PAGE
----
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Notice Requirement for Recovery for Personal Injuries from Falling on Snow or Ice

With all the snow and ice we've gotten this winter, it's more clear than ever that ice and snow create a dangerous environment. For those of us who have grown up in Massachusetts, we are familiar with extreme winter. Yes, we had plenty of winters where there just isn't all that much snow or ice. But, it seems these days that we are receiving more and more snow. More snow generally means more slips and falls on ice.

If you have grown up here in Massachusetts, or even if you've lived here just this one winter, you've learned that traversing the dangerous, icy, snowy, and slippery conditions is just part of living here in the winter. But did you know that it is aproperty owner's responsibility to remove the snow and make the property safe? This is the general rule, though there are exceptions. For instance, if the property is a commercial property and the tenant or tenants have contracted through their leases the responsibility of removing all snow and ice themselves, then that liability shifts to the tenants. But either way, there is a responsibility, a legal responsibility, for the injured party to provide certain particular notice to the property owner after a slip and fall on ice.

Let's take a close look at the statute that requires such notice. We are looking at Massachusetts Gen. laws, chapter 84, sections 18 through 21. These sections provide a time frame for the notice, how the notice must be given, and what information must be included. In almost every type of legal action there is a limitation on the amount of time that may pass between the event in which liability arises and when the action must be brought or filed. It is only in very narrow circumstances, such as with criminal murder cases, that we as a society believe that there should be no limitation on the amount of time that have passed for us to still be able to hold the perpetrator accountable.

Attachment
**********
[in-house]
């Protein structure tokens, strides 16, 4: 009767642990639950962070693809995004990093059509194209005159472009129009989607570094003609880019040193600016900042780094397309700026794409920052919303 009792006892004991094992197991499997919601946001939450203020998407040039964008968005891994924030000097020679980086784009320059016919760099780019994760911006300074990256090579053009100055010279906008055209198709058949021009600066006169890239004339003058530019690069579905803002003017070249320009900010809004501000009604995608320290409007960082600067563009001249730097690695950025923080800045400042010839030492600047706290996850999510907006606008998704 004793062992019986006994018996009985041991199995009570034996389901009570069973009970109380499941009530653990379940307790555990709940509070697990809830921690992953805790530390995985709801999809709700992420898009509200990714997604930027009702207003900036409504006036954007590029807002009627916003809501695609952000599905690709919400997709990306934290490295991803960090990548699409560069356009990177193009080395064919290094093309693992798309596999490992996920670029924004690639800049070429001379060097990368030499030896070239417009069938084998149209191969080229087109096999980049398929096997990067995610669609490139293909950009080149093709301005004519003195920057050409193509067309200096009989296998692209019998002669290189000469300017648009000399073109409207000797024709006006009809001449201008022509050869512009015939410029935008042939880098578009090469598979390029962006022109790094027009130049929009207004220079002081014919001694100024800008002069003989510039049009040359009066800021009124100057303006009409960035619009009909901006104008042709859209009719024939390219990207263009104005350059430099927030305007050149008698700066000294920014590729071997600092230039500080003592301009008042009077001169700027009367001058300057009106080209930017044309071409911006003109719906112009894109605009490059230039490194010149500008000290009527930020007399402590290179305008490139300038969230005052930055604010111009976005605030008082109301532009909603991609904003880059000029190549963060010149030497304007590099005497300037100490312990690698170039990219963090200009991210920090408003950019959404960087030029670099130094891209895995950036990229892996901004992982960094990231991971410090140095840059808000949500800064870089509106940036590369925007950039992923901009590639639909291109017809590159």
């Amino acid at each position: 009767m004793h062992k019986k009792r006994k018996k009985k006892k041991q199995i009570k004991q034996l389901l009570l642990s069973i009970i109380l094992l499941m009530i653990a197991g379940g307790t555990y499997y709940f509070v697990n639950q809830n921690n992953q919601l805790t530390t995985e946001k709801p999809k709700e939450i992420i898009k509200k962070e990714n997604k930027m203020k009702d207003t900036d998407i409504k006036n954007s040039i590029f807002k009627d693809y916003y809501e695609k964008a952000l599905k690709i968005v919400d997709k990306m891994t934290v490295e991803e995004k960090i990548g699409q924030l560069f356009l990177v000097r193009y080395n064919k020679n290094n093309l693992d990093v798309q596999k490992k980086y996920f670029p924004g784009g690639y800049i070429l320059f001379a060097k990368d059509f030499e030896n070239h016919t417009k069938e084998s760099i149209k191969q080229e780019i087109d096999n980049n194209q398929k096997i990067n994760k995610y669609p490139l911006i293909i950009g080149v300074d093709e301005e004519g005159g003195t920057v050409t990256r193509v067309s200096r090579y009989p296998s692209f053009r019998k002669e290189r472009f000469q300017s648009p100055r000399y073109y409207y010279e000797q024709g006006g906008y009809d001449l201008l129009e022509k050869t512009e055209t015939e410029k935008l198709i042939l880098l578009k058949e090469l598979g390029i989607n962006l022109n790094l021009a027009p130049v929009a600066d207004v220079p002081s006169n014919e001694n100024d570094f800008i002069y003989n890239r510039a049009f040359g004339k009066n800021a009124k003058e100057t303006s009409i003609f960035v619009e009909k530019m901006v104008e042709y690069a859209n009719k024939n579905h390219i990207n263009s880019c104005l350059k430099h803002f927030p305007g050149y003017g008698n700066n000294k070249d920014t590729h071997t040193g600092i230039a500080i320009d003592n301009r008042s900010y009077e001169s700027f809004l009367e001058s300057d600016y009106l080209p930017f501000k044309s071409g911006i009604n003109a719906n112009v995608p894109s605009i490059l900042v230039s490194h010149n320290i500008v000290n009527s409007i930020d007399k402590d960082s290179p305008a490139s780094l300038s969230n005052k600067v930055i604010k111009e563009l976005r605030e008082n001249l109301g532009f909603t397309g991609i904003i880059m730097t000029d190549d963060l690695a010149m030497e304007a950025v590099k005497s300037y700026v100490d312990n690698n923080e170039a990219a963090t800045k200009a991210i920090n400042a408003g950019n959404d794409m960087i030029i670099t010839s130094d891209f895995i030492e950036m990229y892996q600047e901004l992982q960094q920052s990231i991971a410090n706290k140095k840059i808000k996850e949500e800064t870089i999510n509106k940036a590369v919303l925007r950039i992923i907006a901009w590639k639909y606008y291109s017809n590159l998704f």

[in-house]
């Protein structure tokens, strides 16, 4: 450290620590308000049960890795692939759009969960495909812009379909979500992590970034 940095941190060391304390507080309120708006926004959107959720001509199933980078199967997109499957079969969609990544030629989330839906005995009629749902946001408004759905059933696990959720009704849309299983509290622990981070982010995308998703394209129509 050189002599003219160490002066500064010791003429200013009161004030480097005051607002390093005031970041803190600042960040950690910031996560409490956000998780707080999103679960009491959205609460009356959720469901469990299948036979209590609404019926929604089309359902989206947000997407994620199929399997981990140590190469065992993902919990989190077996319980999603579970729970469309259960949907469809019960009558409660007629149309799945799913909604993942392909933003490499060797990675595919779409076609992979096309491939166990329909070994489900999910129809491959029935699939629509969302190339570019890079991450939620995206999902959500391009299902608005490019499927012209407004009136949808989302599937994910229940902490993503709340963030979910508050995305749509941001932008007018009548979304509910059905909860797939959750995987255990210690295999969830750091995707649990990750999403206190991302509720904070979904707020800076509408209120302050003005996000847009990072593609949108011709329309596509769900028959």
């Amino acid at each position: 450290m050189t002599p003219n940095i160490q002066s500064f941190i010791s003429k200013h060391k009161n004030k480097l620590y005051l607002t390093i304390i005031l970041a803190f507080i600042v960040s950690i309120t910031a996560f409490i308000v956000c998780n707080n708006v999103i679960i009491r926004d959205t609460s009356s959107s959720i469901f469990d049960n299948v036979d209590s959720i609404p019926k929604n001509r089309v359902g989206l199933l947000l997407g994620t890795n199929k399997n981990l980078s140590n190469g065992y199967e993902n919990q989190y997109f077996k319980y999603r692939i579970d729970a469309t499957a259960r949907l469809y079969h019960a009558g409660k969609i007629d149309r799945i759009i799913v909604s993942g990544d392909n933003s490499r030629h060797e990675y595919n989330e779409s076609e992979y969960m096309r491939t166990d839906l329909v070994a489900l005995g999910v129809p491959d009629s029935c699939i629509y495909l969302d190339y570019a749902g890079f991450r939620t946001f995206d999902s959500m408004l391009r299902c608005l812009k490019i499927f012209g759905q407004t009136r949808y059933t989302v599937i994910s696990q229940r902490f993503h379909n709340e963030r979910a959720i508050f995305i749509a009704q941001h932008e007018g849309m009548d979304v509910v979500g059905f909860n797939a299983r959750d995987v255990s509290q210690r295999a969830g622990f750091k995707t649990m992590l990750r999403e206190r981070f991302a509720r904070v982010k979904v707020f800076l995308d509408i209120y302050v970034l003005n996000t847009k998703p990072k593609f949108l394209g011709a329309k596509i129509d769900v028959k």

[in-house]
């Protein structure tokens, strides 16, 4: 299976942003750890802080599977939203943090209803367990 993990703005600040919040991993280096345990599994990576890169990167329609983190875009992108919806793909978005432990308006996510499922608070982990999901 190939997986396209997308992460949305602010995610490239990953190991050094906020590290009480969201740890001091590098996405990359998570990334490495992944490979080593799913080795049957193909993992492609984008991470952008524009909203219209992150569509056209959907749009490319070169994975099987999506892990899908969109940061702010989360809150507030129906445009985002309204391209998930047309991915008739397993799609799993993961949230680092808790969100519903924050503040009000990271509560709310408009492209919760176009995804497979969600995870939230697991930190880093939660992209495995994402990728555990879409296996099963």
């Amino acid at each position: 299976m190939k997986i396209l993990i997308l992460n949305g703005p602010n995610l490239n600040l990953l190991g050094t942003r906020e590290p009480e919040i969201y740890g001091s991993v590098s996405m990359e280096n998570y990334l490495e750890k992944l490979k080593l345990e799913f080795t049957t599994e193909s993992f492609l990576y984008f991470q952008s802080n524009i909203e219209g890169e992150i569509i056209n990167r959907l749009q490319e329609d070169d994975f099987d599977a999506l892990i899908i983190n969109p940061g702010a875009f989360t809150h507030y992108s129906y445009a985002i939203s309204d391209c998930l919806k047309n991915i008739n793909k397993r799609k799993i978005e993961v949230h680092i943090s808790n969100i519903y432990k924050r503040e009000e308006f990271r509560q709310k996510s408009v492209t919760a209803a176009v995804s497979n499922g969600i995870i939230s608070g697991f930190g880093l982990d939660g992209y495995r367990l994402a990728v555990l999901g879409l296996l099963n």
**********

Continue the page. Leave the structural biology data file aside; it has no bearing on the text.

When we talk about civil actions, we have a public policy interest in finality--that is, we have an interest in resolving things in a timely manner and putting them to rest. We don't want issues just hanging out there for decades on end, unresolved. We also have evidentiary issues associated with waiting long period of time before bringing an action. Witnesses may no longer remember what happened. They may be unavailable, sick, or dead. Important documents may have been destroyed. All of these points are reflected in our limitations laws. Generally speaking, people who have incurred a personal injury as the result of someone else's negligence have to bring their claim within three years. That three-year statute of limitations still applies here in slip and fall cases, but we also have a 30-day notice requirement.

When the evidence involves snow or ice, we can all agree it is going to disappear very quickly. Also, when we have a defect in a property that has resulted in someone's injury, we have a public policy interest in resolving the defects so that nobody else gets hurt. These two interests are reflected in the 30-day notice requirement.

If you are injured on snow or ice, even if it's on someone's private property, you must give notice within 30 days to the landlord or property owner. Although not required under the statute, I would highly recommend you give written notice to both the landlord or property owner and the tenant in possession. That would resolve any issue as to giving proper notice to the party who is actually in control of the property.